By Dan Laschober
Before the ink had dried on the Electoral College votes which elected Donald Trump as our 45th president, the chattering class was aflutter over the idea of enacting the National Popular Vote Interstate Compact (NPV). In Groundhog Day (the movie) fashion, legislators across the country have drafted bills to enlist their states in the NPV folly. While I applaud those who want to educate the public, and I’m happy to debate its merits, I consider the NPV approach a bad idea in search of a problem. More importantly, this interstate compact is unconstitutional.
The NPV compact is an agreement to award all of the states’ electoral votes to the person who receives the most popular votes nationally in the presidential election. Ten states and the District of Columbia have adopted the compact, and once enough states join the accord and control the majority of Electoral College votes, or 270, the compact would be enacted. NPV bills have been introduced in the Oregon legislature in every odd year since 2007, and like clockwork, HB 2731 was recently introduced in the 2017 session.
This election cycle the hue and cry over the Electoral College is due to the fact Hillary Clinton received more popular votes than did Donald Trump without winning the presidency. Although it was a Democratic U.S. senator who recently introduced legislation to eliminate the Electoral College, according to the latest Gallup poll roughly half of Americans want to modify the U.S. Constitution in favor of the popular vote, including 19% of Republicans.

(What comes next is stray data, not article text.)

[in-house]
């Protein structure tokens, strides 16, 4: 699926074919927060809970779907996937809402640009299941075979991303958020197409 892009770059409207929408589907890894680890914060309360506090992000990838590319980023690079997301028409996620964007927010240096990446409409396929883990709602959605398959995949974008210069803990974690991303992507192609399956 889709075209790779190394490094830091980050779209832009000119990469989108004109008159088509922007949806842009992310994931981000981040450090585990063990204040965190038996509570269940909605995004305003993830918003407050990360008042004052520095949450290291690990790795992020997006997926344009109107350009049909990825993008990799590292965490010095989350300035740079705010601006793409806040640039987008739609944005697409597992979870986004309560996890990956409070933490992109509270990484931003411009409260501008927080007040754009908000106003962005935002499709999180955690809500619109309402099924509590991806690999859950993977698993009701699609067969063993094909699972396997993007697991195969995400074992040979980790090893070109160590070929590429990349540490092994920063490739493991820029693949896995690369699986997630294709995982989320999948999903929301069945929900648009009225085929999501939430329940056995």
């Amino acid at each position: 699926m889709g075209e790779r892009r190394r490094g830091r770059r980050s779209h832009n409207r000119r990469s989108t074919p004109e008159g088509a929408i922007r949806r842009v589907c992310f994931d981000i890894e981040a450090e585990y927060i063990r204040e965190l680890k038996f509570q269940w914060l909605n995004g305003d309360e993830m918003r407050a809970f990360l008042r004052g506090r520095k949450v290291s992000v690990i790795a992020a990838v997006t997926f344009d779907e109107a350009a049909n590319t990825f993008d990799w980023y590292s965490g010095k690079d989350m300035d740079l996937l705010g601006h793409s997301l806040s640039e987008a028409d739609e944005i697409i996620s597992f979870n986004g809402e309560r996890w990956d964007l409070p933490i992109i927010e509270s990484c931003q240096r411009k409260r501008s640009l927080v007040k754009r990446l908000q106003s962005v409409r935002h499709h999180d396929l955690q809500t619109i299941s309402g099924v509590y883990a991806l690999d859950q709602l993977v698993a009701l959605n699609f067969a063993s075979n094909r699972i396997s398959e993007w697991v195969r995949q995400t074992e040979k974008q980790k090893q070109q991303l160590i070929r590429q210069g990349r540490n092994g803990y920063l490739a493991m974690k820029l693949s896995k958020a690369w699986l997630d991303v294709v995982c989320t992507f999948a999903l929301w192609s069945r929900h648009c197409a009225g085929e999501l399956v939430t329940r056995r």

My view is arguments put forward by those who prefer the popular vote are unconvincing, and the real genius of the Founding Fathers shines through in an election such as we’ve just witnessed. The original intent of the Electoral College process is often debated, but our forefathers knew tyranny comes in many forms, including, and perhaps especially, the tyranny of the majority. In a nutshell, the Electoral College forces candidates to take positions that are less geographically and ideologically narrow than would be the case under the popular vote scenario.
Article II, Section 1 of the U.S. Constitution grants plenary power to state legislatures to determine how to award electoral votes, which is to say states may generally do as they please when awarding their electoral votes. The NPV agreement, however, is met head on by Article I, Section 10 (“The Compact Clause”) which requires Congressional approval of interstate compacts. Many NPV supporters argue it isn’t necessary to receive approval, but should Oregon eventually sign on to the agreement and see it implemented, the will of the people in Oregon—already expressed in a popular vote at the state level—would potentially be suppressed by voters in other states.
More simply, the NPV compact is unconstitutional on its face because its sole purpose is to avoid the need for a constitutional amendment to change the Electoral College process. So, despite the resistance to President Trump and despite demands for “electoral justice,” the Electoral College will live on absent an amendment. Ben Franklin, at the conclusion of the 1787 Constitutional Convention, responded to a question about what type of government we have, saying it’s “a republic, if you can keep it.” Fortunately, this newly introduced NPV bill will go where bills go to die, or Senator Courtney’s Rules Committee and the republic will endure.
Dan Laschober is a businessman and former candidate for U.S. Senate from Oregon.